BELGRADE, Yugoslavia — The government of Serbia adopted a measure Wednesday regulating cooperation with the U.N. war crimes tribunal as a U.S.-imposed deadline looms for Belgrade to prove that it is working with the court.
Cedomir Jovanovic, parliamentary leader of the ruling Democratic Opposition of Serbia reform alliance, said the move put more flesh on the bones of a decree passed last year that was used as the legal basis for handing former Yugoslav President Slobodan Milosevic over to the tribunal in The Hague.
Earlier, a constitutional court judge was quoted as saying the original decree was set to be ruled invalid, which could raise fresh questions on the legality of Milosevic's transfer.
It also could open the way for a legal challenge to the new measure just as Yugoslavia and Serbia, its dominant republic, are under pressure to show signs of cooperation with the tribunal or face a freeze in financial aid from Washington.
Under U.S. legislation, about $40 million from the United States earmarked for Serbia will be suspended after March 31 if the Bush administration has not certified that Belgrade has passed a series of tests, including assisting the U.N. court.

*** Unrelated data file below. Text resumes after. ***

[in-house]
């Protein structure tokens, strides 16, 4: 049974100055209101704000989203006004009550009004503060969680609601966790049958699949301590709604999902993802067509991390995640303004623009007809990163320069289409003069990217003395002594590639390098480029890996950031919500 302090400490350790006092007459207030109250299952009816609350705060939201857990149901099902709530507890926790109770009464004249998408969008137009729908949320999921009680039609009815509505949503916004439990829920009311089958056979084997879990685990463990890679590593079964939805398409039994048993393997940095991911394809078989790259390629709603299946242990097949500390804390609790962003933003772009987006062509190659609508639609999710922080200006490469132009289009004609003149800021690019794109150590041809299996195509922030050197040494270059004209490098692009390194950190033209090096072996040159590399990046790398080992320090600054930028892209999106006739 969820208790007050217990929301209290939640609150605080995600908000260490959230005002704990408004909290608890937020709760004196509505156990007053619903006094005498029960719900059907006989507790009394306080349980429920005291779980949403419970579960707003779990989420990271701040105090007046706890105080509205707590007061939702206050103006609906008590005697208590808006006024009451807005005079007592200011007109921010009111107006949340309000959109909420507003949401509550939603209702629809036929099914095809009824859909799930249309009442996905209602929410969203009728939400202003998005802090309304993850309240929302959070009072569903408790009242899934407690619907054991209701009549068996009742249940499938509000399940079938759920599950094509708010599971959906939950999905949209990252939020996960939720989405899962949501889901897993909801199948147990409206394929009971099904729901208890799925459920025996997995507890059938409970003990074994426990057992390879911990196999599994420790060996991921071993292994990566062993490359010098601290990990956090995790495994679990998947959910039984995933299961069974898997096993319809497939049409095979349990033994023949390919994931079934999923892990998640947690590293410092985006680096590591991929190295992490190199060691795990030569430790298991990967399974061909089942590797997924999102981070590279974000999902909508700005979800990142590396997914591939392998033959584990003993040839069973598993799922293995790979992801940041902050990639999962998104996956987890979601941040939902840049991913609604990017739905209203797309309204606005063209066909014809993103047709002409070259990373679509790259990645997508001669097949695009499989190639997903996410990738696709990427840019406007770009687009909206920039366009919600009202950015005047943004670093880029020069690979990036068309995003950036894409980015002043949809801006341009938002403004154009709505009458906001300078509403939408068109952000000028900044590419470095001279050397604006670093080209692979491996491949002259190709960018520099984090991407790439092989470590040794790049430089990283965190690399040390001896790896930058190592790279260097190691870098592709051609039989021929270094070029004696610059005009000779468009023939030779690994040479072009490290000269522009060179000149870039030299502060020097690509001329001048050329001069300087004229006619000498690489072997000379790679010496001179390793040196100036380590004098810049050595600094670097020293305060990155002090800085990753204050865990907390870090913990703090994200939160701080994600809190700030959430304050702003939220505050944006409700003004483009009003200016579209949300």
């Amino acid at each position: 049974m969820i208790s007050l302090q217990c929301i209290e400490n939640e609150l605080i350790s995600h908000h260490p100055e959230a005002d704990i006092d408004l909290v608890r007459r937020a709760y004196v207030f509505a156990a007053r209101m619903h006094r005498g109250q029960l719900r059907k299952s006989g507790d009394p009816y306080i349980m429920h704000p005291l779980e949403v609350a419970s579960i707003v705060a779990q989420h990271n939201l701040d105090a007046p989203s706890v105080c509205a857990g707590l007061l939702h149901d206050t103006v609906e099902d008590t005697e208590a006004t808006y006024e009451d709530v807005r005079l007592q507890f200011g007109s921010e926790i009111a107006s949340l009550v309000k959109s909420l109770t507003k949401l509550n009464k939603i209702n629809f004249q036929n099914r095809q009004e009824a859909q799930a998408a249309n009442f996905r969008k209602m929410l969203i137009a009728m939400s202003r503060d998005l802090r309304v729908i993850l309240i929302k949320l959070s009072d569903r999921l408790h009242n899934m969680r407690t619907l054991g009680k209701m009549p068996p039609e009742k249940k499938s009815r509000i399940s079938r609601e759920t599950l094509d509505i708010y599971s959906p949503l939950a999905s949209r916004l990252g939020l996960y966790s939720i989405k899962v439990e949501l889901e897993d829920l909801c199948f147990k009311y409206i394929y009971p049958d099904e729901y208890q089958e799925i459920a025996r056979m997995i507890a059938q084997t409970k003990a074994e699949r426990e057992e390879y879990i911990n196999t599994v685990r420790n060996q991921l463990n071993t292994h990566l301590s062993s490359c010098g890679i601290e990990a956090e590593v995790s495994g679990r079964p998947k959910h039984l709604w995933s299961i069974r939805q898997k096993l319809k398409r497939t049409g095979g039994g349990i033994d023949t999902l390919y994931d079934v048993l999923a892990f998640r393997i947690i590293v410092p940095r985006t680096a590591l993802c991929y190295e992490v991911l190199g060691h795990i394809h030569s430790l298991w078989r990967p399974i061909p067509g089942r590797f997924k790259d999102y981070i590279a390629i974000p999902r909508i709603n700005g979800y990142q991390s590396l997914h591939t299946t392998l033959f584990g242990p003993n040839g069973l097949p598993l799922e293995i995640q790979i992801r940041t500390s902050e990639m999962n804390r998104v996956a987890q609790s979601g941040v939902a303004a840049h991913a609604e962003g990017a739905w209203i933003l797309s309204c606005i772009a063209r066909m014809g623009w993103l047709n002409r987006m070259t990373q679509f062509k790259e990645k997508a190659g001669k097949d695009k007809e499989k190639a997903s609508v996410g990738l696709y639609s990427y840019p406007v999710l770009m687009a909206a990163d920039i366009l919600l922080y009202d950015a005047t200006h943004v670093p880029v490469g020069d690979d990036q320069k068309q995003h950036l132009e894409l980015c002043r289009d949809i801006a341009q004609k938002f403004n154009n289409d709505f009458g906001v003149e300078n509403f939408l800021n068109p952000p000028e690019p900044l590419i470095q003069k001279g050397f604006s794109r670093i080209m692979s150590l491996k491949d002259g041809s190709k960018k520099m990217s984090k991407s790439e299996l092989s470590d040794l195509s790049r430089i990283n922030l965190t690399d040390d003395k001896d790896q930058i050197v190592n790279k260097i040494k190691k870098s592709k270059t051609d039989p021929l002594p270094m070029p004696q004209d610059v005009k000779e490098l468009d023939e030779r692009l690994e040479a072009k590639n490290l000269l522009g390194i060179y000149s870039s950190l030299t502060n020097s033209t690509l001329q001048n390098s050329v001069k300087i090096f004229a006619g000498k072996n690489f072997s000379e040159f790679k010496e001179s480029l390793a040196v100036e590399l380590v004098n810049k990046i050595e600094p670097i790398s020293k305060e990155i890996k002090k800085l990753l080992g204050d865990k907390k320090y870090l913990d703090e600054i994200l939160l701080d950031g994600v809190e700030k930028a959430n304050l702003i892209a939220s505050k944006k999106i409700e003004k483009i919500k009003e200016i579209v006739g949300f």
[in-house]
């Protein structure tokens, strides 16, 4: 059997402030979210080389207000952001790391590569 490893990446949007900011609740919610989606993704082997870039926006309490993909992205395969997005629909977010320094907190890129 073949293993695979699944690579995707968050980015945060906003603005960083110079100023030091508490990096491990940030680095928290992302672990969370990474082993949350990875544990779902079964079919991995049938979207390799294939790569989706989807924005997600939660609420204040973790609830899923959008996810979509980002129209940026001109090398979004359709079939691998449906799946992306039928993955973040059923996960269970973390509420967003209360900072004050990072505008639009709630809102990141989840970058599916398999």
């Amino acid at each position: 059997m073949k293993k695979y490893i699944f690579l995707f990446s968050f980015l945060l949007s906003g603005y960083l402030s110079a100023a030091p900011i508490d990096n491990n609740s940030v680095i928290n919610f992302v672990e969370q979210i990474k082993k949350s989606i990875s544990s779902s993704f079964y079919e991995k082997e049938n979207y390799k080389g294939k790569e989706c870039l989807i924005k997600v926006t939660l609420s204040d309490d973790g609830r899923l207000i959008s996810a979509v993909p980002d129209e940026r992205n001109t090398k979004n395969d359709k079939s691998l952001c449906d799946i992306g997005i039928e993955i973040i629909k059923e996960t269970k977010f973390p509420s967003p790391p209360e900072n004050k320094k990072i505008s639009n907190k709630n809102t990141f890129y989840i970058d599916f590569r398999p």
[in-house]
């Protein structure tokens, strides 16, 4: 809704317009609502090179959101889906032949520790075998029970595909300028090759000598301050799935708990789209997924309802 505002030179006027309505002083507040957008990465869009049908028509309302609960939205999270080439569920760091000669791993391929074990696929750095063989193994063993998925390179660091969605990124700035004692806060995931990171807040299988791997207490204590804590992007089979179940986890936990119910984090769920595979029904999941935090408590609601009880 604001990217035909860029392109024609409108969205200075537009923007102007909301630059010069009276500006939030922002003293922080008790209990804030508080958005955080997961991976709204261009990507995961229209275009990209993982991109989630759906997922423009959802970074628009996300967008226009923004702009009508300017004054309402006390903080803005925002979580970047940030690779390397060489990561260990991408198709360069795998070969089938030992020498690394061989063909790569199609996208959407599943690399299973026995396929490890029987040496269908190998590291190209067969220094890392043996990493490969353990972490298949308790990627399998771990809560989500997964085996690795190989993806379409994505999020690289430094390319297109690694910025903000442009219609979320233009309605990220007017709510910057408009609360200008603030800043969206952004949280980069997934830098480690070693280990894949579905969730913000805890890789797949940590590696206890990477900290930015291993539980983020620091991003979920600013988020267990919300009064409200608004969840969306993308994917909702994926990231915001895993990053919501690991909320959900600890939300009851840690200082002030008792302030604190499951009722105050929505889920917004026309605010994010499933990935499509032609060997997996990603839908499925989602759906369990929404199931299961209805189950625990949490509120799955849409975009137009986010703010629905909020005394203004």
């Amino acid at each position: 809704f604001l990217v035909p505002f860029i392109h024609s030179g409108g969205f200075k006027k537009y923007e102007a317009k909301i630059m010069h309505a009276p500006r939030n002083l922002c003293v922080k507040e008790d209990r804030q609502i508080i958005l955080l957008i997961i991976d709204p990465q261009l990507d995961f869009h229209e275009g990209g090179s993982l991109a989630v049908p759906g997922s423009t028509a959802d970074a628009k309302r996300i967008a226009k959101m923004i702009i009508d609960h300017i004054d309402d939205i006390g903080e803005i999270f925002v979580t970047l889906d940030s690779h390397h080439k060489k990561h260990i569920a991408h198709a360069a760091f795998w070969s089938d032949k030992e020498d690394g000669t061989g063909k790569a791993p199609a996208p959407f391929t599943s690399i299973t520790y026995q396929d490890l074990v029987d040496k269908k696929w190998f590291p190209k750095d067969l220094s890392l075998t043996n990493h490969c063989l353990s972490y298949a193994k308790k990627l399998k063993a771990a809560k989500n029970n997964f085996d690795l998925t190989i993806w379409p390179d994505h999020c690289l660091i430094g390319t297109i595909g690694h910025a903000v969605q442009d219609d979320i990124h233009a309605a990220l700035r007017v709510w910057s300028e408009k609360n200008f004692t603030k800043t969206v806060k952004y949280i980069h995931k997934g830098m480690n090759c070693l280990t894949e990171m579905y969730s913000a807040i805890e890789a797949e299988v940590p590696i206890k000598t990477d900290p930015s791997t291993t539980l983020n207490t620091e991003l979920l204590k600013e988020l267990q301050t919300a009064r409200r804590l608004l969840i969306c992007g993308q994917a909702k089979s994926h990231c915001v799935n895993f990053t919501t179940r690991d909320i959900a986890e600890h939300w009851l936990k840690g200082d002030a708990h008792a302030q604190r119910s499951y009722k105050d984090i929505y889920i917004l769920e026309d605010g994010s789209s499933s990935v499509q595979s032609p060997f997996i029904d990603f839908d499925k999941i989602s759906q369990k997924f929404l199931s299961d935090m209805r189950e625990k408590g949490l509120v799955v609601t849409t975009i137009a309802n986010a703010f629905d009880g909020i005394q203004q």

The deadline has prompted widespread speculation that Serbian officials will soon hand over at least one suspect wanted by the tribunal, although the move would be unpopular with many Serbs, who see the court as biased against them.
Jovanovic appealed to indictees, who include former senior government and army members, to surrender to the tribunal.
"Otherwise, they should not expect us to put their interests before those of the state," he told reporters in Belgrade, the Yugoslav and Serbian capital.
A government statement said the new decision stipulated that Serbian state bodies should observe the tribunal's rules and procedures when cooperating with the Hague court until a domestic law on the issue is passed.
The Tanjug state news agency quoted constitutional court Judge Momcilo Grubac as saying that his court had adopted a decision quashing last year's decree but that it had not yet been finalized.
"It's true that the text of the decision was examined at a meeting of the Federal Constitutional Court, but this is not yet a final decision," Grubac said, according to Tanjug.